OBJECTIVES: To examine psychotropic prescription use in community-dwelling elderly in the United States and its association with predisposing, enabling, and need factors.
DESIGN: Retrospective analysis of the 1996 Medical Expenditure Survey (MEPS).
SETTING: A national representative sample survey of the United States non-institutionalized population.
PARTICIPANTS: Community-dwelling persons aged 65 and older participating in the MEPS.
MEASUREMENTS: Psychotropic prescription use patterns and factors associated with the use of psychotropics in general as well as of individual classes, specifically antidepressants, antianxiety agents, and sedative/hypnotics.
RESULTS: According to the MEPS, more than 6 million (19%) community-dwelling elderly persons used psychotropic medications in 1996. Nearly 3 million (9.1%) elderly were taking antidepressants, almost 2.5 million (7.5%) antianxiety agents, and 1.5 million (4.8%) sedative/hypnotics. Several correlates of psychotropic prescription use were identified. Enabling (e.g., prescription insurance) and need (e.g., health status) factors were found to be consistently associated with the use of antidepressant, antianxiety, and sedative/hypnotic agents. Predisposing factors such as sex, race, region, and education varied with the type of psychotropic drug class examined.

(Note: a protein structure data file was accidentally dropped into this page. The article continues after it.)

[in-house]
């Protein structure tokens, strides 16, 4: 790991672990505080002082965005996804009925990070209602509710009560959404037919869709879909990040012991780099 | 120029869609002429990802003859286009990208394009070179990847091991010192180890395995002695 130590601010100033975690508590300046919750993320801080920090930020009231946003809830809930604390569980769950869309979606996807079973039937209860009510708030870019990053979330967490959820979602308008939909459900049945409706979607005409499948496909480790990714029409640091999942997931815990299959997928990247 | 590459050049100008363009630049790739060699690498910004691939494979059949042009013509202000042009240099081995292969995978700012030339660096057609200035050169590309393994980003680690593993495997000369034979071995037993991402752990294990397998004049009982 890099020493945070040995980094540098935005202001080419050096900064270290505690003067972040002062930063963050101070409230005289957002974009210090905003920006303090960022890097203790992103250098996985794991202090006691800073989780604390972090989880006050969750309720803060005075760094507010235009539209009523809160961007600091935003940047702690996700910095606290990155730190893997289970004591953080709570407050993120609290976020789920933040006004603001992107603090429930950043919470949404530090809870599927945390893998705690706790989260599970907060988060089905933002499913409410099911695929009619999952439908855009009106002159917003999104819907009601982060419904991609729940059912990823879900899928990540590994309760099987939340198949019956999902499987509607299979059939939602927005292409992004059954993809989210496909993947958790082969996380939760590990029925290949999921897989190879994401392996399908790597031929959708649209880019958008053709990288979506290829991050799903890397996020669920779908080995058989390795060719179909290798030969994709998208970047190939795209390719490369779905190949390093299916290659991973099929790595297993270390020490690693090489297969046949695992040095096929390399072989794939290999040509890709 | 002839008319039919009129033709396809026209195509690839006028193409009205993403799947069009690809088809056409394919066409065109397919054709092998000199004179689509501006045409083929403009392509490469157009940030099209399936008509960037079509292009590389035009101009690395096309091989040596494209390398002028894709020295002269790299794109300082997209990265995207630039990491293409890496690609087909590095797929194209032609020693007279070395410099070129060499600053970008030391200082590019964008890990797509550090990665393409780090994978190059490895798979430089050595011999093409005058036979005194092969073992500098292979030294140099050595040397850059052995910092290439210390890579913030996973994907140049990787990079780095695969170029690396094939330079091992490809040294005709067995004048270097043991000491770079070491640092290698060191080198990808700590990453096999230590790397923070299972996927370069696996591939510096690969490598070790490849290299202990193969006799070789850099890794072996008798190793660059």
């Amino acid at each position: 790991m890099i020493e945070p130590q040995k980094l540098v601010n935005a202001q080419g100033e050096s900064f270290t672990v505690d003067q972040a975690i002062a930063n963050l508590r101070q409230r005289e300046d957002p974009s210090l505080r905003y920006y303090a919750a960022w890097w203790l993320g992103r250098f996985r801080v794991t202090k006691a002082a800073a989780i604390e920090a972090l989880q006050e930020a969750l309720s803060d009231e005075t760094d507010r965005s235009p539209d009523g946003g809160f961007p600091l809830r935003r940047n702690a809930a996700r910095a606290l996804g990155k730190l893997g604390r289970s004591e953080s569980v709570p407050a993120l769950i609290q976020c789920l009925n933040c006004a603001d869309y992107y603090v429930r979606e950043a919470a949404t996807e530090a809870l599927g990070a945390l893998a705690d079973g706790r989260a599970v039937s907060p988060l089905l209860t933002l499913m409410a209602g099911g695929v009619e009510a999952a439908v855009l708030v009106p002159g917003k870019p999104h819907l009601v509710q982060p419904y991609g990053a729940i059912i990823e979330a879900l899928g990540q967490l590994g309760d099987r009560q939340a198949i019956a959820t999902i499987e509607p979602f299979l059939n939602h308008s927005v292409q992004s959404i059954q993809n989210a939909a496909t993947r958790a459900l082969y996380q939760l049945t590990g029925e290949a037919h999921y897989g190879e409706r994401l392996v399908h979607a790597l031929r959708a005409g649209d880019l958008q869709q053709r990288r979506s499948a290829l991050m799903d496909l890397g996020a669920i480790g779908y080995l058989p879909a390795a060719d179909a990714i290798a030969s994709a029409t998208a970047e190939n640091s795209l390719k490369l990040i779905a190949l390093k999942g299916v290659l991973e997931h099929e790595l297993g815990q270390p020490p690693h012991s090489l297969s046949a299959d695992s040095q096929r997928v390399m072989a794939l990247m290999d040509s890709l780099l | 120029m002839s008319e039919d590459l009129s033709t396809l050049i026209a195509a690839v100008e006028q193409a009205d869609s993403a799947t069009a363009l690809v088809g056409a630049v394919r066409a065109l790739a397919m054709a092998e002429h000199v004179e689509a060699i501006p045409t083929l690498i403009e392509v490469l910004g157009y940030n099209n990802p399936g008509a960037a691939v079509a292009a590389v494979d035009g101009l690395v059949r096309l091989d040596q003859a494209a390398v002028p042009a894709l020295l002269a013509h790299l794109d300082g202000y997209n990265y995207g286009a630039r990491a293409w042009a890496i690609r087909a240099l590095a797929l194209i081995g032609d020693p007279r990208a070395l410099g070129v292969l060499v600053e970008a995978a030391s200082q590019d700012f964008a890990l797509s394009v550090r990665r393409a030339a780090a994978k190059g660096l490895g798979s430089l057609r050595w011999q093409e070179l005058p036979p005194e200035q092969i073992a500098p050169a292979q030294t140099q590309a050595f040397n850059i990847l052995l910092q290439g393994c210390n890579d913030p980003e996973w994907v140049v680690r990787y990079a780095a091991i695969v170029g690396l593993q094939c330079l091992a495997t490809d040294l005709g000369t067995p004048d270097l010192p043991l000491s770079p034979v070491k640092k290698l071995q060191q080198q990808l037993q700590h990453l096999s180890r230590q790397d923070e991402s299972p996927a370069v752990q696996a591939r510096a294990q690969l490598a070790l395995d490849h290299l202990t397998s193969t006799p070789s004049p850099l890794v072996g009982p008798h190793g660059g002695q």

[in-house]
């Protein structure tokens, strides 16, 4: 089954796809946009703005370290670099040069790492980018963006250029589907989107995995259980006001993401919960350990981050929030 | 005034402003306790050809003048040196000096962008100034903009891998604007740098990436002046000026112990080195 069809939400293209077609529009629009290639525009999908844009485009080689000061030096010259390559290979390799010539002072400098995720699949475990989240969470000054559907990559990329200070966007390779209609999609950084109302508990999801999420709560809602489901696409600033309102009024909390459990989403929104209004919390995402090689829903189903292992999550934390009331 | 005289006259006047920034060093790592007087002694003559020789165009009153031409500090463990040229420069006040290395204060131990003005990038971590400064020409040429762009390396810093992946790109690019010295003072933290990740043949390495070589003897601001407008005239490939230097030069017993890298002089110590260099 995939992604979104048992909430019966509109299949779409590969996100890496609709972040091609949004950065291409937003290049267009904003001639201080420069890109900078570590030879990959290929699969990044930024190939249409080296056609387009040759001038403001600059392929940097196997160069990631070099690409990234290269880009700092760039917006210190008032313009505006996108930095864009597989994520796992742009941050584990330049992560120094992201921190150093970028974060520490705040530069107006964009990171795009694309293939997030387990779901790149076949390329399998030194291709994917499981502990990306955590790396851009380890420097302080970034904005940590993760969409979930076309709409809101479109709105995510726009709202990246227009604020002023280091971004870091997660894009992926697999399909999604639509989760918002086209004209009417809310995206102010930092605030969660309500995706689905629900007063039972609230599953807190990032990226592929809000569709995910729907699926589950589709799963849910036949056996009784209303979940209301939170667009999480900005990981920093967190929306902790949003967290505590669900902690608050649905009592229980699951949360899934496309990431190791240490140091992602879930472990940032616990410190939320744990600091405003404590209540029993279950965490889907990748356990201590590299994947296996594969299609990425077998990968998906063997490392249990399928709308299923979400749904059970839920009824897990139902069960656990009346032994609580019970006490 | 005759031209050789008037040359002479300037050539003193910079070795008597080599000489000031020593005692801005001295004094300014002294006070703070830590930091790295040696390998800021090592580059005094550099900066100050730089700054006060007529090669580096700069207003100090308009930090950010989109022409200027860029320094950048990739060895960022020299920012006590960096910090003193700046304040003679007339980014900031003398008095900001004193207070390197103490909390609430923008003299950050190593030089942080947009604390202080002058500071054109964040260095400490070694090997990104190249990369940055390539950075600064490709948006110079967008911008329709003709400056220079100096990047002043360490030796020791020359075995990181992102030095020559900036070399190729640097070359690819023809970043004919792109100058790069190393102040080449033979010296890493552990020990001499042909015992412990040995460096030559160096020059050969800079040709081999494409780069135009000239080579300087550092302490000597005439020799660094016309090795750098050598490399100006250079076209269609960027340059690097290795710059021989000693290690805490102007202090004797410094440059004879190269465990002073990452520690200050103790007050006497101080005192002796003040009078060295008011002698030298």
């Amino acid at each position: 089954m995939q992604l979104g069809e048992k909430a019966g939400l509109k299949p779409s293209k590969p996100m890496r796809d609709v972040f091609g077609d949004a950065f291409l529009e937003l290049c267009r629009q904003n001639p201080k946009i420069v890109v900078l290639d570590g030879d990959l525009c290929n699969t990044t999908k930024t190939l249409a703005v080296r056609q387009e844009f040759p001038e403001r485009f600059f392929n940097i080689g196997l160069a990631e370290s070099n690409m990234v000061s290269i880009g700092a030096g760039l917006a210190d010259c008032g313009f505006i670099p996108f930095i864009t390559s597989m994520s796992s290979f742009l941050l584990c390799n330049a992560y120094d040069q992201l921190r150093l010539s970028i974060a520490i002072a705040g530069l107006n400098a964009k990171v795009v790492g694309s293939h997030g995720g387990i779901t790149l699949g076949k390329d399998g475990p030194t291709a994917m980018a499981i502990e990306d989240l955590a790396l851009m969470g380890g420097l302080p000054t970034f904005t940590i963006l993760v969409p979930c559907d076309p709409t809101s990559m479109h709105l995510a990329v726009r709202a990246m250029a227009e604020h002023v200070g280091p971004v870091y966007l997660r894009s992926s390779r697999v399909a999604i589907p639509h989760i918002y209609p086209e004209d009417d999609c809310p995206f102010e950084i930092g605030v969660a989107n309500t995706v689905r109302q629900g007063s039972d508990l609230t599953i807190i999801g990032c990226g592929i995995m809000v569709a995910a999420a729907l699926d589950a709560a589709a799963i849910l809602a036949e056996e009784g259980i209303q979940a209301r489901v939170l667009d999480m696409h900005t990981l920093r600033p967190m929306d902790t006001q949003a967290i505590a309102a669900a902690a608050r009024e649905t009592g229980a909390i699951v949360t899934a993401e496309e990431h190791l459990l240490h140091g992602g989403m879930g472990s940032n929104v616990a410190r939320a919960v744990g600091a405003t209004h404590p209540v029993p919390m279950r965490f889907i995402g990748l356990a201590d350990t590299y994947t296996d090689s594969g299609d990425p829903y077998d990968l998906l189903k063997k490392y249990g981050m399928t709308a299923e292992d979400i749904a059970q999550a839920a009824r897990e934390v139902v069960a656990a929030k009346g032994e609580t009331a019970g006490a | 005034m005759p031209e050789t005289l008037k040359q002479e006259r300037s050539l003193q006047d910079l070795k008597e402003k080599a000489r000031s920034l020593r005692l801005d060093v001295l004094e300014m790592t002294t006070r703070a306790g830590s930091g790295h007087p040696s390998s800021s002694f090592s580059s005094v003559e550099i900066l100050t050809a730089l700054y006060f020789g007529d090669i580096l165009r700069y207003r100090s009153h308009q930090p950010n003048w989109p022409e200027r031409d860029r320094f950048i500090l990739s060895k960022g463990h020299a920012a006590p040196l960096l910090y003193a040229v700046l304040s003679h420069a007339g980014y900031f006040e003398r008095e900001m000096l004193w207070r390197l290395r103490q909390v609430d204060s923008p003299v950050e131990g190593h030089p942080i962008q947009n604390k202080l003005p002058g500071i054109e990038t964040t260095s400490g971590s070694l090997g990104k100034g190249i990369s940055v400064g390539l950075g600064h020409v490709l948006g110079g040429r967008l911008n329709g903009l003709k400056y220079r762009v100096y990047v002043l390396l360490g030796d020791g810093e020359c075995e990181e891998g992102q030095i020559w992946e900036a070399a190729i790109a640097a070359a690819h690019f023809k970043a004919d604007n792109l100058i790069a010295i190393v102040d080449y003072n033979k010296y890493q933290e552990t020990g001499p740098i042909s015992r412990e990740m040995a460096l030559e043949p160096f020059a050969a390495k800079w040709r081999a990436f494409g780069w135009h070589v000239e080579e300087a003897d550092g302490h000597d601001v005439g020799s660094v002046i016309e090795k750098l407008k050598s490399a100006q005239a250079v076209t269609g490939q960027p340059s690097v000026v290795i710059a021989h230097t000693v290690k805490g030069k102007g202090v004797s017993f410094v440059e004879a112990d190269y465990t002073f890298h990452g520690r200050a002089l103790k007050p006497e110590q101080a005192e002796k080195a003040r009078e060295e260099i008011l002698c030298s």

CONCLUSION: Nearly one in five community-dwelling elderly persons used psychotropic medications, primarily antidepressants followed by antianxiety agents. Enabling and need factors were consistently associated with psychotropic classes examined, whereas most predisposing factors varied with the type of psychotropic drug class.